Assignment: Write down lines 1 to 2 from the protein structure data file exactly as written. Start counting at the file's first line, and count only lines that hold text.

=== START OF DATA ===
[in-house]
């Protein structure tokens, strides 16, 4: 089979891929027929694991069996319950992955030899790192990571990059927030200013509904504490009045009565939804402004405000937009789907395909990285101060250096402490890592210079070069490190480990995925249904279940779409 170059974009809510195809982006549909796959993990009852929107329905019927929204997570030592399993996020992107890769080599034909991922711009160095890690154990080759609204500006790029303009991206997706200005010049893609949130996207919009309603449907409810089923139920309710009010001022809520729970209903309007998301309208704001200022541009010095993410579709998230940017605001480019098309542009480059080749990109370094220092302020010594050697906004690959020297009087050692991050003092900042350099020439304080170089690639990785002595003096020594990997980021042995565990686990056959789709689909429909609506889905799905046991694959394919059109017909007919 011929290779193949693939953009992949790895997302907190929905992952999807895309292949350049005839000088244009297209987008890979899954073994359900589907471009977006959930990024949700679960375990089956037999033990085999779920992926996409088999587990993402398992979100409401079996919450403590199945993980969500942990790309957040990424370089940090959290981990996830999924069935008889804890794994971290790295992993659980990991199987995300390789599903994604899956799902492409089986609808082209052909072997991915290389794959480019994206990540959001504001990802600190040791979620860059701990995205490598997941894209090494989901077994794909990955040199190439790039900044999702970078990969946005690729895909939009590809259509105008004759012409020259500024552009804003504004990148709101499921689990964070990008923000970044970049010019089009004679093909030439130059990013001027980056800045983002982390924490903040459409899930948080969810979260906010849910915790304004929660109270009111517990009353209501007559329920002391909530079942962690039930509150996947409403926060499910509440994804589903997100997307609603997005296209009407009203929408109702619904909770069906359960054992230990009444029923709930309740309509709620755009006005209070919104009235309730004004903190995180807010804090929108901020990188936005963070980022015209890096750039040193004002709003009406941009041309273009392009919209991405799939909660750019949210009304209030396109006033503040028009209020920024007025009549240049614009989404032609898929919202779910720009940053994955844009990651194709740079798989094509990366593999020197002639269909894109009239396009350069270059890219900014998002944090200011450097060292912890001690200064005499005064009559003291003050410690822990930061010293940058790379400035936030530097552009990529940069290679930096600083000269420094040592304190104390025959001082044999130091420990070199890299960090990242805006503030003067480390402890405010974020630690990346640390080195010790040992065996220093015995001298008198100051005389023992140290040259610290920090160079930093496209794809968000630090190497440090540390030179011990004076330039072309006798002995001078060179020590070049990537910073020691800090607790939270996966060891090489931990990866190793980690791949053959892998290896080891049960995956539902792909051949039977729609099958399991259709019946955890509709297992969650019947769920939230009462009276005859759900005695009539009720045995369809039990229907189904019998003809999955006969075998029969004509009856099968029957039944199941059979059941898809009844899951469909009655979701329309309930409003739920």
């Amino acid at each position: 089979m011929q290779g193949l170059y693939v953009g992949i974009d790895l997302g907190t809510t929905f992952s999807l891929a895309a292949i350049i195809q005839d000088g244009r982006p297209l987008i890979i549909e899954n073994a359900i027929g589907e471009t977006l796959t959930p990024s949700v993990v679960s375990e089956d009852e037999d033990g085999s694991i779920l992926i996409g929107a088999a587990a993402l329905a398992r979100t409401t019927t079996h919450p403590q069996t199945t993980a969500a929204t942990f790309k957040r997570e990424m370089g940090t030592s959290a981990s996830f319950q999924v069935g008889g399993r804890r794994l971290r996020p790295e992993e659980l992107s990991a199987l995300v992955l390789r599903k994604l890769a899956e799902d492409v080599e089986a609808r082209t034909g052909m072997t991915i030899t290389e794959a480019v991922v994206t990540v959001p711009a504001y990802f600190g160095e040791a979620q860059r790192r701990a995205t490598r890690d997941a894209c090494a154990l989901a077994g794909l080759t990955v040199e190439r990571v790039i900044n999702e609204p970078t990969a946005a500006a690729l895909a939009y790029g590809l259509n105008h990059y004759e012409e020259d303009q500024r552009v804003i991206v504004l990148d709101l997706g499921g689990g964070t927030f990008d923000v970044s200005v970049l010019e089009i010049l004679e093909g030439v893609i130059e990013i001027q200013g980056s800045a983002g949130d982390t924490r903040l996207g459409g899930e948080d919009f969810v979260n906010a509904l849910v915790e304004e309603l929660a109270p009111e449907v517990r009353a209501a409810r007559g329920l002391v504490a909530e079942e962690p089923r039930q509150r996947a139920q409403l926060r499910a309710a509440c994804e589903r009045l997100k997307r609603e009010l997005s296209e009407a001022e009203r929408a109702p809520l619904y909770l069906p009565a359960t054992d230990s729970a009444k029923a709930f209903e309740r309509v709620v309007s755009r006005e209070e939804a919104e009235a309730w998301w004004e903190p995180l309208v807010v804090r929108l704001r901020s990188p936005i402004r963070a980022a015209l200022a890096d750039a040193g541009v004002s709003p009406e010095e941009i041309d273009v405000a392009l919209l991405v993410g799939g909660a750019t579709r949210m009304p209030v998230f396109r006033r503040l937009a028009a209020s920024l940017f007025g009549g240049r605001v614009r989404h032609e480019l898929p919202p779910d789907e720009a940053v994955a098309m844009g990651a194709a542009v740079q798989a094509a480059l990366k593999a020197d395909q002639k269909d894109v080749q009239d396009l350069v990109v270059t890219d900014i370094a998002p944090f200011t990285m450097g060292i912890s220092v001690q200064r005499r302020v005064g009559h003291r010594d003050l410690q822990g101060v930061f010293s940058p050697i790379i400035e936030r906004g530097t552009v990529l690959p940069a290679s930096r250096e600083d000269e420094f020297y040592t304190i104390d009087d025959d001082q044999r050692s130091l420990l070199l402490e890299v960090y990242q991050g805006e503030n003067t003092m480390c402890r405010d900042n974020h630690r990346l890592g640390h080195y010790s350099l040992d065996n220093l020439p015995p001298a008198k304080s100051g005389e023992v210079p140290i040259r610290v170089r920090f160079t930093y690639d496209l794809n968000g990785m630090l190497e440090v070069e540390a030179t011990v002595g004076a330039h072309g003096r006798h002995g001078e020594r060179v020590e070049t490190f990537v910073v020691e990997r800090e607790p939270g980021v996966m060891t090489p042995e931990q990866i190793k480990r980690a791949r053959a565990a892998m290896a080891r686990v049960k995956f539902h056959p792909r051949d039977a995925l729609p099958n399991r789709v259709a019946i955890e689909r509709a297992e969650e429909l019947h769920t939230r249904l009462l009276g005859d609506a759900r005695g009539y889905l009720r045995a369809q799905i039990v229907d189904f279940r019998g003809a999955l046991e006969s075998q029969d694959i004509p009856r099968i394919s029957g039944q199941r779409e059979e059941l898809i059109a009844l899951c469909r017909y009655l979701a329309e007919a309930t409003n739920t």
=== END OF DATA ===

[in-house]
């Protein structure tokens, strides 16, 4: 089979891929027929694991069996319950992955030899790192990571990059927030200013509904504490009045009565939804402004405000937009789907395909990285101060250096402490890592210079070069490190480990995925249904279940779409 170059974009809510195809982006549909796959993990009852929107329905019927929204997570030592399993996020992107890769080599034909991922711009160095890690154990080759609204500006790029303009991206997706200005010049893609949130996207919009309603449907409810089923139920309710009010001022809520729970209903309007998301309208704001200022541009010095993410579709998230940017605001480019098309542009480059080749990109370094220092302020010594050697906004690959020297009087050692991050003092900042350099020439304080170089690639990785002595003096020594990997980021042995565990686990056959789709689909429909609506889905799905046991694959394919059109017909007919 011929290779193949693939953009992949790895997302907190929905992952999807895309292949350049005839000088244009297209987008890979899954073994359900589907471009977006959930990024949700679960375990089956037999033990085999779920992926996409088999587990993402398992979100409401079996919450403590199945993980969500942990790309957040990424370089940090959290981990996830999924069935008889804890794994971290790295992993659980990991199987995300390789599903994604899956799902492409089986609808082209052909072997991915290389794959480019994206990540959001504001990802600190040791979620860059701990995205490598997941894209090494989901077994794909990955040199190439790039900044999702970078990969946005690729895909939009590809259509105008004759012409020259500024552009804003504004990148709101499921689990964070990008923000970044970049010019089009004679093909030439130059990013001027980056800045983002982390924490903040459409899930948080969810979260906010849910915790304004929660109270009111517990009353209501007559329920002391909530079942962690039930509150996947409403926060499910509440994804589903997100997307609603997005296209009407009203929408109702619904909770069906359960054992230990009444029923709930309740309509709620755009006005209070919104009235309730004004903190995180807010804090929108901020990188936005963070980022015209890096750039040193004002709003009406941009041309273009392009919209991405799939909660750019949210009304209030396109006033503040028009209020920024007025009549240049614009989404032609898929919202779910720009940053994955844009990651194709740079798989094509990366593999020197002639269909894109009239396009350069270059890219900014998002944090200011450097060292912890001690200064005499005064009559003291003050410690822990930061010293940058790379400035936030530097552009990529940069290679930096600083000269420094040592304190104390025959001082044999130091420990070199890299960090990242805006503030003067480390402890405010974020630690990346640390080195010790040992065996220093015995001298008198100051005389023992140290040259610290920090160079930093496209794809968000630090190497440090540390030179011990004076330039072309006798002995001078060179020590070049990537910073020691800090607790939270996966060891090489931990990866190793980690791949053959892998290896080891049960995956539902792909051949039977729609099958399991259709019946955890509709297992969650019947769920939230009462009276005859759900005695009539009720045995369809039990229907189904019998003809999955006969075998029969004509009856099968029957039944199941059979059941898809009844899951469909009655979701329309309930409003739920």